by Sabina Nawaz
Many years ago, I had the opportunity to run an organization. I was excited about the possibilities ahead of us and the goals we could realize. However, instead of receiving unanimous enthusiasm for what I thought was an exciting vision, some team members found fault with my ideas and judged me personally. They said my agenda was too ambitious and self-serving. Some thought I wasn’t listening to what my constituents wanted. Even though three-quarters of the team supported my vision, I fixated on the quarter that did not. I knew I was generally well-liked because I spent a large portion of my time and energy on pleasing others. The thought that some people didn’t like me felt like a punch in the gut. I lost sleep, couldn’t concentrate, and lost five pounds in one week (not how I wanted to lose those pounds). I started to consider how I could give in to what the naysayers wanted, even though it wasn’t the right thing for the organization.
Eventually, after a lot of hard work, I figured out how to be resilient when being criticized. This enabled me to stand my ground and take actions that benefited the organization, not just my self-worth. Here are the lessons I learned from that experience:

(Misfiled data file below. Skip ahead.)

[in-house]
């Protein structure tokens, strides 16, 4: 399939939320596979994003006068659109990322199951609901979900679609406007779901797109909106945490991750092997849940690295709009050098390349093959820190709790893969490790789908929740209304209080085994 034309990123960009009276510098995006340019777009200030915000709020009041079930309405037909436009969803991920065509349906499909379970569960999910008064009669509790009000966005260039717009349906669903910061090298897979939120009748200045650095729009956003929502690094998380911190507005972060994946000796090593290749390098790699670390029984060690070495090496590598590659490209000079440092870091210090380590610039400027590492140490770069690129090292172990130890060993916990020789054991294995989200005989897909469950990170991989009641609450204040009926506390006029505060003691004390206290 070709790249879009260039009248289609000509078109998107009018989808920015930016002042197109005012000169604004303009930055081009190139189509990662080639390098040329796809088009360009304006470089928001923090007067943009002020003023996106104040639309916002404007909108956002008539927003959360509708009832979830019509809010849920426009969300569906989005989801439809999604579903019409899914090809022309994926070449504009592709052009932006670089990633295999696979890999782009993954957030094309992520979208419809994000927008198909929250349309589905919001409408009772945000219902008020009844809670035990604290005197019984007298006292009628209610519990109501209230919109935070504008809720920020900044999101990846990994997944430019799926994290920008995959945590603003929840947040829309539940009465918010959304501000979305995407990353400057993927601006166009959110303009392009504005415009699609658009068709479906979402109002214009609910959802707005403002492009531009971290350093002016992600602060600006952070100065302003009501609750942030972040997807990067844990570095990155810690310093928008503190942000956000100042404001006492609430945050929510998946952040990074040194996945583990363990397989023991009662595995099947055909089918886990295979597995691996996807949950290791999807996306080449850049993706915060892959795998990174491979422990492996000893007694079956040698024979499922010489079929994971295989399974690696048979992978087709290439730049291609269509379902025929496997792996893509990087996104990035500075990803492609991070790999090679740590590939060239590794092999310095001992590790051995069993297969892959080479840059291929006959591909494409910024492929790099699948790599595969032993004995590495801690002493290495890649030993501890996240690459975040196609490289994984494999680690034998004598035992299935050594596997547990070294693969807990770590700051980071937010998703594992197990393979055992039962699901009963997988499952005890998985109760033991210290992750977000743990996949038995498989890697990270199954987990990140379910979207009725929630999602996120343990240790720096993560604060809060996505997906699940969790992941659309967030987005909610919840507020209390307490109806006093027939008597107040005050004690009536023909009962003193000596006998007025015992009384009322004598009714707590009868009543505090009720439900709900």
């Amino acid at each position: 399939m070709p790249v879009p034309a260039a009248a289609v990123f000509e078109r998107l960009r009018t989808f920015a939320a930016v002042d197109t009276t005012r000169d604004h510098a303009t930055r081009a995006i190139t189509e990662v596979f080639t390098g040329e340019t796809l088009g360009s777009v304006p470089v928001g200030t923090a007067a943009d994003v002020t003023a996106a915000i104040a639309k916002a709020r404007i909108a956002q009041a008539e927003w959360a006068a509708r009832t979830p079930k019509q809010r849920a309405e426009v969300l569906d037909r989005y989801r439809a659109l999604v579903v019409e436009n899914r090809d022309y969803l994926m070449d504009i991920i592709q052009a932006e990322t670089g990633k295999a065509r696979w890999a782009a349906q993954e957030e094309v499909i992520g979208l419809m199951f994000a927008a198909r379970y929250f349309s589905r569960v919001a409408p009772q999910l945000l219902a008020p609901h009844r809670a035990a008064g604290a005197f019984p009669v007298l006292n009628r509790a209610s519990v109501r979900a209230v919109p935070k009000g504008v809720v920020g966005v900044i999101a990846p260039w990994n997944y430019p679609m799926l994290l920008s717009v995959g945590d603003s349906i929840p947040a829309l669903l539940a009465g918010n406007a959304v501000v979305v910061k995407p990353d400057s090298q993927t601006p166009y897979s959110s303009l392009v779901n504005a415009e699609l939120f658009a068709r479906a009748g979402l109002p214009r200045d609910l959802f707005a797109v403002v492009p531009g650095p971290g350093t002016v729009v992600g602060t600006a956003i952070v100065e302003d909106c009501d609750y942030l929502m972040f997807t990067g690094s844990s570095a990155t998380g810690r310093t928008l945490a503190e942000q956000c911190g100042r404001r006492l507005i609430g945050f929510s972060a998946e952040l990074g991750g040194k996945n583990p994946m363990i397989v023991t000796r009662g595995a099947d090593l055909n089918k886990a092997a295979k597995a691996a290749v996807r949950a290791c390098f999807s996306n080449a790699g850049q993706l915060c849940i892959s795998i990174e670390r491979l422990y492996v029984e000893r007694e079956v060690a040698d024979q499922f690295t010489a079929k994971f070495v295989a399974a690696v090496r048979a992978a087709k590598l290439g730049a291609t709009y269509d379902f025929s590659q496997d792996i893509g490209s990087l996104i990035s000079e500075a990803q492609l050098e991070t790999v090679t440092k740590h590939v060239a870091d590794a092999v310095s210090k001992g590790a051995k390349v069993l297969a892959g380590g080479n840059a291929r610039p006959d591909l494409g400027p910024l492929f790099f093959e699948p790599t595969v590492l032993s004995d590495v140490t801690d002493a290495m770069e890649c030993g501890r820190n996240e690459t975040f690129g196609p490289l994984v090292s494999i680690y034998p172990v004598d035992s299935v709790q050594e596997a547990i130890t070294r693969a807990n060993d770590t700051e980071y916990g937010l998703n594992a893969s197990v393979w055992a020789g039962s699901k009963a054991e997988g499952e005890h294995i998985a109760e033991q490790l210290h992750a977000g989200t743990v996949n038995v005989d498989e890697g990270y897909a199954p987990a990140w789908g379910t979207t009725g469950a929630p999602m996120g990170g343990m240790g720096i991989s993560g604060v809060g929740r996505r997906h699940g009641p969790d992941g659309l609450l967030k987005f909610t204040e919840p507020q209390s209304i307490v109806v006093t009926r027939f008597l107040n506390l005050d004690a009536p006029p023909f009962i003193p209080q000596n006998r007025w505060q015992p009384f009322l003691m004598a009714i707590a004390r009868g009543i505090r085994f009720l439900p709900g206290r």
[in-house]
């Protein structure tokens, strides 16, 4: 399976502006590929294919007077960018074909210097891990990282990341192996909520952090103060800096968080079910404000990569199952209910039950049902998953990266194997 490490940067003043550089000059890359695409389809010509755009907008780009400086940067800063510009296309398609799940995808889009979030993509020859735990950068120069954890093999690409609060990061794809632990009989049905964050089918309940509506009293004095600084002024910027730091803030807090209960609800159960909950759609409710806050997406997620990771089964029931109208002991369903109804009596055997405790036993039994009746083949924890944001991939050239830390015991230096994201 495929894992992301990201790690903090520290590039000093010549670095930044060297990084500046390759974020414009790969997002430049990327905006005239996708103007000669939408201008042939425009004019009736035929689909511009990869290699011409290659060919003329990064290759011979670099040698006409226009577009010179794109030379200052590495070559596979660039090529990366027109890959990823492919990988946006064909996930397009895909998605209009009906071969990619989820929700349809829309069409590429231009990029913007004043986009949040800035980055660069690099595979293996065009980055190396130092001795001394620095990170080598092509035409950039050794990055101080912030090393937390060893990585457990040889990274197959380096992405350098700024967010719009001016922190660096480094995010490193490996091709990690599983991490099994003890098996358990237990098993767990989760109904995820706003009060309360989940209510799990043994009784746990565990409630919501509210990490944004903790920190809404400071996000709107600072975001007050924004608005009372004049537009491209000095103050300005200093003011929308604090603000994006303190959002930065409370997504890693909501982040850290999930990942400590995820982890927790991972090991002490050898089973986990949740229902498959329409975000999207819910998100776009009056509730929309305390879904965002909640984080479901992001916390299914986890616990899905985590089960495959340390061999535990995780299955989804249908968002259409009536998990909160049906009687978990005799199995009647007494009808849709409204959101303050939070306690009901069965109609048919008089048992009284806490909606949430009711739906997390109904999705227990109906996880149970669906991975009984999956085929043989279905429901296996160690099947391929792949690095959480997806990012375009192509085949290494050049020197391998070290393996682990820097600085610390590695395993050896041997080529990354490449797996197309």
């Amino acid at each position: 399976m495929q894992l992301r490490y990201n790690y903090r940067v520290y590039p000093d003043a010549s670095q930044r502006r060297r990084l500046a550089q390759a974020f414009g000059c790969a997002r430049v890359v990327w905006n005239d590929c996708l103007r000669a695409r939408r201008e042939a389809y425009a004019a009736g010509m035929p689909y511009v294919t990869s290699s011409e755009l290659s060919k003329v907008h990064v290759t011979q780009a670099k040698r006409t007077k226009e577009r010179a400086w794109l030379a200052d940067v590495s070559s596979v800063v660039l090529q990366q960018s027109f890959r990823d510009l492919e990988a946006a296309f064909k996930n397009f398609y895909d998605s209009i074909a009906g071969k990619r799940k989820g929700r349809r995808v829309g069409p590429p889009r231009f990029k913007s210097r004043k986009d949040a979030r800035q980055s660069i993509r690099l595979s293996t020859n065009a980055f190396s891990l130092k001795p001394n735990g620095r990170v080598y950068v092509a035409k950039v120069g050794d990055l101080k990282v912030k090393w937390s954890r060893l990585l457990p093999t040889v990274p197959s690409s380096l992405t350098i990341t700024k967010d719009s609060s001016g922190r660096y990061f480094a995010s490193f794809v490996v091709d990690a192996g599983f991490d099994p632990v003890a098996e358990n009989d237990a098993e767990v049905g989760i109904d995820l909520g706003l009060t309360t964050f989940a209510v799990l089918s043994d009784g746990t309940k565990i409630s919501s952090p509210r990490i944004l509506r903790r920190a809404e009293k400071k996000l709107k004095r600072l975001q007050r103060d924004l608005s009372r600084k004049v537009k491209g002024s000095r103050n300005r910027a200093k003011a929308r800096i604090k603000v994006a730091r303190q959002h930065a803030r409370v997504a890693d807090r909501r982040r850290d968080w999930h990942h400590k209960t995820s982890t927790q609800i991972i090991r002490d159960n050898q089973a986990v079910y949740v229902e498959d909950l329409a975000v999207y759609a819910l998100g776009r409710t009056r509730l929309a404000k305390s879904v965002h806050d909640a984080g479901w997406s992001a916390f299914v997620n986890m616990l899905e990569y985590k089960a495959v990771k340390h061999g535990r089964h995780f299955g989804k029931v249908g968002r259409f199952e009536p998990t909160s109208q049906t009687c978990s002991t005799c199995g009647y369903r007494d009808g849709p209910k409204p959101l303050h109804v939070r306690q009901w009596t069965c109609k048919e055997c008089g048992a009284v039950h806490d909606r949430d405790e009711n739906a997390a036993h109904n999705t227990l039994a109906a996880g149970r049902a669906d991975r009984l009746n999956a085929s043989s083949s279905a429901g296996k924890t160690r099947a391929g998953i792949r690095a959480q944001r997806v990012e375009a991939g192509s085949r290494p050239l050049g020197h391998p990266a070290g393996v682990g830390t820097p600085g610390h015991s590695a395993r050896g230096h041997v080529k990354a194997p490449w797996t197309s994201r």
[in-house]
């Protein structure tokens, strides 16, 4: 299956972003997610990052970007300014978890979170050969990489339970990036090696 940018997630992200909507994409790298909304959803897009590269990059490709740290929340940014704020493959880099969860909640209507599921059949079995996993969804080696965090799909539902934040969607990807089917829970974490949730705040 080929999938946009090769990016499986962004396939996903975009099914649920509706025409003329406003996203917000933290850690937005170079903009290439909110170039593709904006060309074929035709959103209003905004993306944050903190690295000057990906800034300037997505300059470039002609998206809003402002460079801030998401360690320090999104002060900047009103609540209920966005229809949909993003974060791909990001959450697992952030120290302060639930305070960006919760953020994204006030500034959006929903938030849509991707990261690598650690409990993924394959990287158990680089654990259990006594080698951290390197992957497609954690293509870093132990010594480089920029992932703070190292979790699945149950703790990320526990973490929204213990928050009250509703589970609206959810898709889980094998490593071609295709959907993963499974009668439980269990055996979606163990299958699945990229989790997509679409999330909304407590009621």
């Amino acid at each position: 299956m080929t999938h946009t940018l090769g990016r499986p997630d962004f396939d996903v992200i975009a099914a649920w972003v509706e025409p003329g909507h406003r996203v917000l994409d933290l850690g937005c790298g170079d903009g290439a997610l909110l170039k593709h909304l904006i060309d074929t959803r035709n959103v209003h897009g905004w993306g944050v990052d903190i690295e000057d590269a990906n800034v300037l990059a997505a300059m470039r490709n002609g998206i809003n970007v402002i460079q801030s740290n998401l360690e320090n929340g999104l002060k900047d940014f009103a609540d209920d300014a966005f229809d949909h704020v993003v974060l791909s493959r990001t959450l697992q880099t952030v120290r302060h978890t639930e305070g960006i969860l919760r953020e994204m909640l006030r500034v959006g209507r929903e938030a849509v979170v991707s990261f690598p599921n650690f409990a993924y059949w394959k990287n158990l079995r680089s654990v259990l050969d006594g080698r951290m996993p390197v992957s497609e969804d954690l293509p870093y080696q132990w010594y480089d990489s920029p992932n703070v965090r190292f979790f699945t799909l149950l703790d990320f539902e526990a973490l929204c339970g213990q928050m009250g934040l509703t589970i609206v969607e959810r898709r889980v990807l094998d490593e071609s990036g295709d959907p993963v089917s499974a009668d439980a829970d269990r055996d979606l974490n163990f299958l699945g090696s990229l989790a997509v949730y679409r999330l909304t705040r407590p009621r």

Be prepared; don’t freeze. Criticism is inevitable, especially if we invite diverse perspectives and boldly lay out a big vision. Unfortunately, our response to the disapproval of others may not be entirely within our control.
Calibrate; don’t catastrophize. If it’s very important to you that people like you and your ideas, you may be particularly sensitive to any form of censure. But try to keep things in perspective.
Accumulate; don’t react. If it’s the first time you’ve heard a certain judgment, become curious about the broader picture.
Apply the criticism to your role, not yourself. We often mistake our role for ourselves. We take things personally that are not personal at all; they are a condition of the job we’re in.
Connect with your personal board of directors; don’t isolate yourself.When we’re reeling from criticism, we tend to withdraw from others. Instead, reach out.
Take care of yourself; don’t try to push through. If your colleagues’ comments are particularly painful, it might take a psychological and physiological toll.